SB 1066 and HB 979 would require a jury to come to a unanimous verdict during capital sentencing proceedings in order for the judge to be able to sentence the defendant to death. This bill will save Florida from exorbitant spending on years of capital appeal and post-conviction proceedings. Currently, the closer a jury sentencing vote is to a 7-5 majority vote for death, the more likely the Florida Supreme Court is to overturn the death sentence and start the process all over again.

Most importantly, a higher standard for imposing a death sentence will help prevent those innocent individuals wrongfully convicted of capital murder from being wrongfully incarcerated on death row and possibly executed.

Please call Senator Altman at (850) 487-5053 and Representative Julien at (850) 488-7088 to thank them for sponsoring such an important bill.

The bill has been referred to committees in both houses.  It will have to pass out of these committees before it would be considered on the floor of each house and then signed by the governor.  The first committee stop is Criminal Justice on the Senate side and the Criminal Justice Subcommittee on the House side.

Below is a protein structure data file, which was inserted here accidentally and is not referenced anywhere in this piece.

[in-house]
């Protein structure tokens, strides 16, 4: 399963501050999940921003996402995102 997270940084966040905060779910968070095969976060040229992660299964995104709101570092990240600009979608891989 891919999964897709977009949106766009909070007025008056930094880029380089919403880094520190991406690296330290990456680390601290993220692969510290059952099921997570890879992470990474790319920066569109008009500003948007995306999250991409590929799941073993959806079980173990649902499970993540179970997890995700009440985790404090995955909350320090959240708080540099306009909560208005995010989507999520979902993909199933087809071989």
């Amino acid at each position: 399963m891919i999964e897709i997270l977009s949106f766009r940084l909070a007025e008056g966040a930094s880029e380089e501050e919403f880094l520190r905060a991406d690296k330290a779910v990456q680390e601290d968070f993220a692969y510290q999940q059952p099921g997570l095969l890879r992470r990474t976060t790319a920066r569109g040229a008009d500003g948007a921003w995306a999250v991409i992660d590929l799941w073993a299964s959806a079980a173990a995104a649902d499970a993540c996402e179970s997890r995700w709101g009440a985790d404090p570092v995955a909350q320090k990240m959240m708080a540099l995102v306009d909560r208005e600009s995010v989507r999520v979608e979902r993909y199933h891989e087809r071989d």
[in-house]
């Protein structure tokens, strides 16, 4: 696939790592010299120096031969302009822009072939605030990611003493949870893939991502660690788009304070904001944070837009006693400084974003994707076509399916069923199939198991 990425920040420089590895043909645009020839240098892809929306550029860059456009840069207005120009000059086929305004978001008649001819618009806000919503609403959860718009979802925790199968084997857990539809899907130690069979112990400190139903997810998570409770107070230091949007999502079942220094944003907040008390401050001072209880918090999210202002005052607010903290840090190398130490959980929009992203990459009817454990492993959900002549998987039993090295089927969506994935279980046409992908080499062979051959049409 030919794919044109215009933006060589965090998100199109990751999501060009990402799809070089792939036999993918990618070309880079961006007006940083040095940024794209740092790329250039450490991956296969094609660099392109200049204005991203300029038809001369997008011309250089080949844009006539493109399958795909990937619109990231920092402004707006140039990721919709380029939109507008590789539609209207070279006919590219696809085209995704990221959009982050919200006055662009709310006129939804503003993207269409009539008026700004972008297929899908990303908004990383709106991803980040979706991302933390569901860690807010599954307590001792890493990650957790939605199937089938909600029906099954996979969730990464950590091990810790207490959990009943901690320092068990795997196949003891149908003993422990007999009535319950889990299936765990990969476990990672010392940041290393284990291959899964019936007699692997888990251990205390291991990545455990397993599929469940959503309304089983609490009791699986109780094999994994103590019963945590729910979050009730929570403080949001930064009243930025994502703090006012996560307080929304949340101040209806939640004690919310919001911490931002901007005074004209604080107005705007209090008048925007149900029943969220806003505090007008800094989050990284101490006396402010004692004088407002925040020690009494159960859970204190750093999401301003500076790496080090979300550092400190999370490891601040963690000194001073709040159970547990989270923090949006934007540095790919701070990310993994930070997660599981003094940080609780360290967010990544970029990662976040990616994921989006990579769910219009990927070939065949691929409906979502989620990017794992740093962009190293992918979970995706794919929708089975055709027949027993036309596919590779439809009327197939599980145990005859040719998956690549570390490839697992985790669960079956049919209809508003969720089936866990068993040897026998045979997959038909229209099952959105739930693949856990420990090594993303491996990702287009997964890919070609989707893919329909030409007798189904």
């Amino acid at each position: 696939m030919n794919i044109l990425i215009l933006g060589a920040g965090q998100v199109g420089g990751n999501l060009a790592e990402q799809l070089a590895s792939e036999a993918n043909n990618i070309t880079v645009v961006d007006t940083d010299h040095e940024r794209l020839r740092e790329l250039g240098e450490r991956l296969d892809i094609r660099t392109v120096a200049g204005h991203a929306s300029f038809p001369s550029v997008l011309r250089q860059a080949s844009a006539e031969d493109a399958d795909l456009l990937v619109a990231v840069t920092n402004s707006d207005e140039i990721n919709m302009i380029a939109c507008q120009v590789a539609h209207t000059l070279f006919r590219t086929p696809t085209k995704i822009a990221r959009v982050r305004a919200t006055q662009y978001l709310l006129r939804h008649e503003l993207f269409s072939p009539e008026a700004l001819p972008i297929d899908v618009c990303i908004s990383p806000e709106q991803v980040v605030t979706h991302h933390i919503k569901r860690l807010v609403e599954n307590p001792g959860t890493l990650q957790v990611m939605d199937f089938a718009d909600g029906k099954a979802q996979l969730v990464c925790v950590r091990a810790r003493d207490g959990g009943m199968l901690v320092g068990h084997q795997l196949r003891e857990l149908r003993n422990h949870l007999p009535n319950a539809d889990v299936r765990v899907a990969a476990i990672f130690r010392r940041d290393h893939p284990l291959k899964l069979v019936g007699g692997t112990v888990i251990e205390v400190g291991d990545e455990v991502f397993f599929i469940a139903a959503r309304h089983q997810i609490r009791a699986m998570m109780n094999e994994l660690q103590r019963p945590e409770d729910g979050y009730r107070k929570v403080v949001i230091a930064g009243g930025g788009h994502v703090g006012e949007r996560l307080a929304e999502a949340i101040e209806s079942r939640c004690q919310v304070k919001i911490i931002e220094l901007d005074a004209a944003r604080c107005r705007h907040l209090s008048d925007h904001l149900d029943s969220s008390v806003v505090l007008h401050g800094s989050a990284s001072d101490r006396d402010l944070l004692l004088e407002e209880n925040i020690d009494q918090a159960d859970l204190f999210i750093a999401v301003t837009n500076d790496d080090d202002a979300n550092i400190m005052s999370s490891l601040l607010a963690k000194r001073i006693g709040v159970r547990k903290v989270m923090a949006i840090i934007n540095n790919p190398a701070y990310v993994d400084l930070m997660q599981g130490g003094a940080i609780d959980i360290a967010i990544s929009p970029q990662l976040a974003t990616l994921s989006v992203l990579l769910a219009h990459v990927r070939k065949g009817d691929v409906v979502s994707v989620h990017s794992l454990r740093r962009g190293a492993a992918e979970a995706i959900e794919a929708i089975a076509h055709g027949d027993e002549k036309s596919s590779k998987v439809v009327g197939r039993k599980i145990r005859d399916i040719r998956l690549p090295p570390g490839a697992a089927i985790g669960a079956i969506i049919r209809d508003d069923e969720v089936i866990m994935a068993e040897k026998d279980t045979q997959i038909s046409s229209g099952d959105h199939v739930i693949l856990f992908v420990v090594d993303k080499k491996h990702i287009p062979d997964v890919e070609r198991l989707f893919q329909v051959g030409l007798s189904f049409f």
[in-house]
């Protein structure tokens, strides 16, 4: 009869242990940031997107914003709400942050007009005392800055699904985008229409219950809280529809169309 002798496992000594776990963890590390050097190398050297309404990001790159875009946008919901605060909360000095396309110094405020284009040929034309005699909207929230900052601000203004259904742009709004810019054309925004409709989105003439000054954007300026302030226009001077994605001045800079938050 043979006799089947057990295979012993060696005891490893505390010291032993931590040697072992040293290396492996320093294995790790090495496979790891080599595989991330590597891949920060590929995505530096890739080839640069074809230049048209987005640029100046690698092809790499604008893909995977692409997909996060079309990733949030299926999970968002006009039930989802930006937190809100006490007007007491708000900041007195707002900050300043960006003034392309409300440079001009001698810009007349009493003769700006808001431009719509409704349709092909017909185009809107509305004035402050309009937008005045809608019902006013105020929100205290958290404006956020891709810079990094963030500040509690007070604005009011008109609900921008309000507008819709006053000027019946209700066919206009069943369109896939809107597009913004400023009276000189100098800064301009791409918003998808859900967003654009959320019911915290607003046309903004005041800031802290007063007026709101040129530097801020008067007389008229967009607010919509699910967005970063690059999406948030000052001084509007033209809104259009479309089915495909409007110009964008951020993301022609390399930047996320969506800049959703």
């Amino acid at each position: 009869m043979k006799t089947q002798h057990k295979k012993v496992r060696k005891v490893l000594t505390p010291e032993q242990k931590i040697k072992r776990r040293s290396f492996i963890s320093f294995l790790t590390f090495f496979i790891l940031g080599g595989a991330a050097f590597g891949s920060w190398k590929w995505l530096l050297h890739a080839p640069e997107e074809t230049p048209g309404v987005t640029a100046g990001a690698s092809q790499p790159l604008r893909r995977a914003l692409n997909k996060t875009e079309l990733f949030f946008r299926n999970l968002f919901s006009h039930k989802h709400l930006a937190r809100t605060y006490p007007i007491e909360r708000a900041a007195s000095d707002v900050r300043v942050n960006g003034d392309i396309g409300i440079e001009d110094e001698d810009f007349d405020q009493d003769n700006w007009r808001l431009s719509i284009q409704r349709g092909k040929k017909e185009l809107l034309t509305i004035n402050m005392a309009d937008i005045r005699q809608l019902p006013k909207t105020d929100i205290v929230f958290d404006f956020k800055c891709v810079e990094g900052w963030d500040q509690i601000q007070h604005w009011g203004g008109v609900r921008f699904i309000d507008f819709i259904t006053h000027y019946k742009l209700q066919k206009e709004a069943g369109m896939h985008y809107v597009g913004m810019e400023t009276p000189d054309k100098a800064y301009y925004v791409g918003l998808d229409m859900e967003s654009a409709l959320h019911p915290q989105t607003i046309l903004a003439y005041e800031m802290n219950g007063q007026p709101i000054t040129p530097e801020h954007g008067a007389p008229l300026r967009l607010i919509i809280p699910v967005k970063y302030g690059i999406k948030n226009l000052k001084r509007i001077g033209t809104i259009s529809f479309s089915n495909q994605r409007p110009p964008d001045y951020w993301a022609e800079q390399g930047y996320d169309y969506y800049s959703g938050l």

Call both Senate Criminal Justice Chair Sen. Greg Evers (R-Crestview) at 850-487-5000 and House Criminal Justice Subcommittee Chair Rep. Dennis Baxley (R-Ocala) at 850-488-4335, and ask them to put SB 1066 and HB 979 on the next meeting agenda for their respective committees.

Wrongful Conviction Compensation
In 2008, the Florida Legislature passed the Victims of Wrongful Incarceration Compensation Act, which set up a streamlined process to pay exonerees $50,000 per year of wrongful incarceration as well as provide them access to tuition-free education. While the Act was a step in the right direction, it came with a number of provisions which have had the effect of excluding most of Florida’s exonerees from compensation.